Dan Wetzel at Yahoo Sports 2 days ago
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Golf Digest, in the spirit of satire and winter magazine sales, let its iconic writer, Dan Jenkins, pen a fake interview with Tiger Woods in its latest edition.
Jenkins is one of the funniest writers of all time, from newspapers, to magazines, to best-selling books, to Hollywood screenplays. He's 84 years old. He's covered more than 220 major golf championships. He's been a close friend to Ben Hogan, President George H.W. Bush and lots of other famous people not named Tiger Woods.
For any number of reasons, he doesn't care much for Tiger, who, it should be noted, has for years steadfastly declined to sit down for a real interview with Jenkins.
So Jenkins wrote a fake interview full of his trademark one-liners, often zinging Woods on rumored aspects of personality, i.e. he's a lousy tipper. Whether the jokes are funny are up to the reader.
It was titled: "Not True, Not Funny."
Both sides have their points.
This is at least … something.
Dan Wetzel at Yahoo Sports 3 days ago
Less than two years ago some believed Robert Griffin III could change the way the United States was governed.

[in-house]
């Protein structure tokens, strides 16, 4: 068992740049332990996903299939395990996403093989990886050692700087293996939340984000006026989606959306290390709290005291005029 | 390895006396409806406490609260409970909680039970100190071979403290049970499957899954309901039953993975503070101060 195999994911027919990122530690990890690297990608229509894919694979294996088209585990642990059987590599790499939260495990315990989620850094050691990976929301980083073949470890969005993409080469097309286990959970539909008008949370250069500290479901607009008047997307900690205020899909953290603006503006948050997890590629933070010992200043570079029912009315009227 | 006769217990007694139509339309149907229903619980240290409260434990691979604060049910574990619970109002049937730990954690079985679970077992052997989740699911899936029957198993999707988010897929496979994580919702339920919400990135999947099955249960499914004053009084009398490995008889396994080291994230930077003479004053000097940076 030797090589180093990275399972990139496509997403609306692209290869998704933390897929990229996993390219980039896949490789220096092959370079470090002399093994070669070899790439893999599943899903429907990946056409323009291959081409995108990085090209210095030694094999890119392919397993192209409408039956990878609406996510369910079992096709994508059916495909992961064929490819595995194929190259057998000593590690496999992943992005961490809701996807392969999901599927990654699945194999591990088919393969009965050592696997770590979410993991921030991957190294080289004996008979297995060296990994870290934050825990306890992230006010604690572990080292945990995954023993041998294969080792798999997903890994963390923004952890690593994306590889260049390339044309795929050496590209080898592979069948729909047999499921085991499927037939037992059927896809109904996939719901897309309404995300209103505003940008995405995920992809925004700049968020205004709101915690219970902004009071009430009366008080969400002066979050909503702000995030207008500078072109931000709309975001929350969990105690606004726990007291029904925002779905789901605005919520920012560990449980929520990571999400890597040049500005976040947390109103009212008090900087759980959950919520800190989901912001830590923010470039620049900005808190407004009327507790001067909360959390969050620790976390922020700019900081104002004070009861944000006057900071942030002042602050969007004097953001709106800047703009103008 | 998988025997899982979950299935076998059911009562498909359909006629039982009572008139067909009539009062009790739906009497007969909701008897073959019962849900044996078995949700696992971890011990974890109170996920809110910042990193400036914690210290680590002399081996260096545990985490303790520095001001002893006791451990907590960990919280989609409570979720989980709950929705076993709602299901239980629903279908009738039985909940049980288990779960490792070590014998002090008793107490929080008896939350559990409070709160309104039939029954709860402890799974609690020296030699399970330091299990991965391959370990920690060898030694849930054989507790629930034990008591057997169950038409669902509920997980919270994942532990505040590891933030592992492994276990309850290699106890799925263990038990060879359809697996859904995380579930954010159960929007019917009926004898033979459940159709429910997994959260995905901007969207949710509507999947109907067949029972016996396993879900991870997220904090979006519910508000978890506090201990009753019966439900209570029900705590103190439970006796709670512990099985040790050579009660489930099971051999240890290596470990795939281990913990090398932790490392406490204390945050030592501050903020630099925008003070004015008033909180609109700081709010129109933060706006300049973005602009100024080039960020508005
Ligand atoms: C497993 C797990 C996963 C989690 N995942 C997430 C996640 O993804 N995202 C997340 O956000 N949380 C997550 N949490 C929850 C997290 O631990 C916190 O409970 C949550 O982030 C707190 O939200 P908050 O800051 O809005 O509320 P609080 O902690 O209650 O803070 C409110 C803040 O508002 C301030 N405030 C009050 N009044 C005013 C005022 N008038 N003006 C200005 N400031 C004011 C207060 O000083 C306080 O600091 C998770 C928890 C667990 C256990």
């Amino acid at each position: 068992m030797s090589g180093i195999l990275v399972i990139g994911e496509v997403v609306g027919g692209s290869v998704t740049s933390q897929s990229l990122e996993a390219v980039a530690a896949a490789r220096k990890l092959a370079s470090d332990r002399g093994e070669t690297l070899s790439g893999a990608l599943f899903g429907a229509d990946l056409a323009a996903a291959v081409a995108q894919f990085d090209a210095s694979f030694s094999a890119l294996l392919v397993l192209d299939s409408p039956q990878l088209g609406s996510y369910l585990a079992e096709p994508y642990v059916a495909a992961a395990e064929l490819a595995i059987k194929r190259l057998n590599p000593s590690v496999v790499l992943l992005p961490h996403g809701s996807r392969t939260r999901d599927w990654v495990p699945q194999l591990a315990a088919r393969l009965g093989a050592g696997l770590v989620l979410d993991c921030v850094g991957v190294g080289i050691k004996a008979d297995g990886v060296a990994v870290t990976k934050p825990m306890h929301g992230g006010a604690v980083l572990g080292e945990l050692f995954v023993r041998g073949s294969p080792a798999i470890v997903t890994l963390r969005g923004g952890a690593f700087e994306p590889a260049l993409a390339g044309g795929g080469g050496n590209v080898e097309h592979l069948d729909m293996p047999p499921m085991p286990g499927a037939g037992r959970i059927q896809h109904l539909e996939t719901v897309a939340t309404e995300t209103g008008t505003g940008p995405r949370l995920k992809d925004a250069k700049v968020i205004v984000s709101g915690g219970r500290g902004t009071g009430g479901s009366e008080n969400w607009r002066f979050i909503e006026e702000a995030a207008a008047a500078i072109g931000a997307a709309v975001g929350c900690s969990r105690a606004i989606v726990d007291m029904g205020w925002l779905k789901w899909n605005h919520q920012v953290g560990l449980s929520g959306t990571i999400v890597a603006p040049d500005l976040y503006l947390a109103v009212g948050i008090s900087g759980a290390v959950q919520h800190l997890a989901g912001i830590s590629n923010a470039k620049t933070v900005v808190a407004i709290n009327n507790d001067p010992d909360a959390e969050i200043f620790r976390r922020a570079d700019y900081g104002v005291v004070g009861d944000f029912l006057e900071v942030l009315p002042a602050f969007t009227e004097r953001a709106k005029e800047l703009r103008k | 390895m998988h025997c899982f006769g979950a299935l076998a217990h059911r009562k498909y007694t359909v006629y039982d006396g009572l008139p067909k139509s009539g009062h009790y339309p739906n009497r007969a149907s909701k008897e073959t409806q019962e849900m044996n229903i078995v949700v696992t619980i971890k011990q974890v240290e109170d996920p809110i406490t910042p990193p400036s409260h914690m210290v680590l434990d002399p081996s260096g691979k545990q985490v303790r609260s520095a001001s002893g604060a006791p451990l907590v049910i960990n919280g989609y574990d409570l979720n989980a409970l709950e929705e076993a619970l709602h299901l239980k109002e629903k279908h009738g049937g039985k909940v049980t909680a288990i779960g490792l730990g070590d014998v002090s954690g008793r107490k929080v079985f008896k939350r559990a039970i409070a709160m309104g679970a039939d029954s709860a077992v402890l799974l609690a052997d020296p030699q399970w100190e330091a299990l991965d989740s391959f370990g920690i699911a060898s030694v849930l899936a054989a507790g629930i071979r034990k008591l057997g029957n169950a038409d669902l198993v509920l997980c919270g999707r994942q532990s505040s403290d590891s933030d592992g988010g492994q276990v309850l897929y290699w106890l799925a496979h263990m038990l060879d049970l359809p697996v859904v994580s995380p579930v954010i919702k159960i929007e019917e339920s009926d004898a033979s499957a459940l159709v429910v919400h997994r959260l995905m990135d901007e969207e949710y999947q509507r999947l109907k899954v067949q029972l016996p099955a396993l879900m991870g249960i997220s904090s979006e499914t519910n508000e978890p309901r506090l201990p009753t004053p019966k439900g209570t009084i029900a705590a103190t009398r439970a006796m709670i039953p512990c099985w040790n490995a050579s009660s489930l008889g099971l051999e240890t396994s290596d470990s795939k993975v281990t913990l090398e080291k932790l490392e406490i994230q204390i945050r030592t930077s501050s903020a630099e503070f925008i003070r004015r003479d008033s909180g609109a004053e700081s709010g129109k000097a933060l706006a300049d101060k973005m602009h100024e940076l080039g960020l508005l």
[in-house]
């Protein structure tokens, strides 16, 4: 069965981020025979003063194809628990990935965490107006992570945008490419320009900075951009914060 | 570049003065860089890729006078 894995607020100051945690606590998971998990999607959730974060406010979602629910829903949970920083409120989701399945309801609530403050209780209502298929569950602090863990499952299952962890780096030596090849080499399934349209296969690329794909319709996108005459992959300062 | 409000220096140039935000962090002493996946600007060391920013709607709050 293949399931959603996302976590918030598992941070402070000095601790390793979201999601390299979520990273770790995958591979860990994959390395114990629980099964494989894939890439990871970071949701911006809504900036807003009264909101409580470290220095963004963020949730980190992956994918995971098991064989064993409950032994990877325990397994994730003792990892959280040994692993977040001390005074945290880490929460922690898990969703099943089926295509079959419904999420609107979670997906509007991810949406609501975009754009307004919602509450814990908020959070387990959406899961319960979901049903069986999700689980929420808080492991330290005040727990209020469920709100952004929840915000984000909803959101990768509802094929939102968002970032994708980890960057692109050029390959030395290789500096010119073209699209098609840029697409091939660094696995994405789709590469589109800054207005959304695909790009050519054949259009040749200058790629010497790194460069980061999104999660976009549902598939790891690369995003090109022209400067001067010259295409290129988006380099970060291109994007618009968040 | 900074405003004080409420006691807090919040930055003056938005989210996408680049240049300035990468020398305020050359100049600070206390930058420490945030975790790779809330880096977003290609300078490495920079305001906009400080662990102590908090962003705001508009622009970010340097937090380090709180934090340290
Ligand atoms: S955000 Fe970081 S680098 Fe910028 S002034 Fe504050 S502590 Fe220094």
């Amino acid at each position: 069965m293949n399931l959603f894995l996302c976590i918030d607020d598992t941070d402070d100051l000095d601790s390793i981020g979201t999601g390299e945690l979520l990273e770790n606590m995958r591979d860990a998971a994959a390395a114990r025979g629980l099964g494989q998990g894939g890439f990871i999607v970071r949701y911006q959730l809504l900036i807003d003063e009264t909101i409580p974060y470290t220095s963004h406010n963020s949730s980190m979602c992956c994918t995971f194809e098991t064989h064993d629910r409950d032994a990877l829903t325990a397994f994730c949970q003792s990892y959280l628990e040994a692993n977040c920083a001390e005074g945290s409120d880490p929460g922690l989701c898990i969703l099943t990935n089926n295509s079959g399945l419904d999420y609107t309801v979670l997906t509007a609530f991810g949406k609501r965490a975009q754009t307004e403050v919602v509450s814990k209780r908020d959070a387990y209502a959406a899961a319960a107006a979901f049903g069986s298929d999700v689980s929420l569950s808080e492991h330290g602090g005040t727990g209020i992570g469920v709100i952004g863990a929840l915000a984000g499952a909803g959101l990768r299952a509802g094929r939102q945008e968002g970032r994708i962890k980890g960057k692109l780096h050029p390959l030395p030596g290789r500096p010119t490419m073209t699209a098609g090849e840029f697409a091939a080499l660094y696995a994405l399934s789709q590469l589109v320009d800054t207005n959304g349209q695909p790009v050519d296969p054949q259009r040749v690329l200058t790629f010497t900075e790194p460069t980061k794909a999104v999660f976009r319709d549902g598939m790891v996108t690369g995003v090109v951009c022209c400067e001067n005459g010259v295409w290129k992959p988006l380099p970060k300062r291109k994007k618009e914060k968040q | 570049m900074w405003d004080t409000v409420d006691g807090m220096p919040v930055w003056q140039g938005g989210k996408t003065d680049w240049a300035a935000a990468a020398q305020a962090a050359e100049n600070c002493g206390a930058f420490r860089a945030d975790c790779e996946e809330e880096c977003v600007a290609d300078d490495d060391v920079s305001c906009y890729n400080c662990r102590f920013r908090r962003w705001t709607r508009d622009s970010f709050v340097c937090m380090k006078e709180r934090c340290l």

Not just change the football fortunes of the Washington Redskins, not just change the bottom line for Nike or Subway or anyone else who'd jumped in with a pleasant, charismatic and dynamic quarterback, not just change how his position is played, in his case with 4.3 speed and an accurate arm.
No, he could change American governance.
RG3 was such an overnight superstar that when it came out that he – young, black, exciting – might be a Republican, political types wondered if he could serve as an outreach for the party into a pool of voters it rarely attracts.
Griffin has never confirmed his political preferences, but it didn't stop some from believing that he could swing elections locally and federally, if not just become the candidate himself.
"I think we will see RG3 run for office someday very soon," Sarah Davis, a Republican state representative from Houston, predicted back then.
"We're focused on San Francisco," Griffin repeated, nine separate times.
So he's got Bill Belichick's vote.
And no one seems to like him anymore.
Dan Wetzel at Yahoo Sports 5 days ago
Bruce Feldman of FoxSports.com, Fox Sports 1 and the author of the book “The QB: The Making of Modern Quarterbacks,” joins the College Football Podcast this week. There is no one who covers the whole spectrum of football, from high school development and recruiting, through college and into the NFL draft, like him.
• Chip Kelly and would he ever return to the college level. Or more accurately, why would he?
• The trouble fans and some media have in assessing the willingness of coaching candidates to jump, and the value of specific jobs in both the hiring and recruiting process.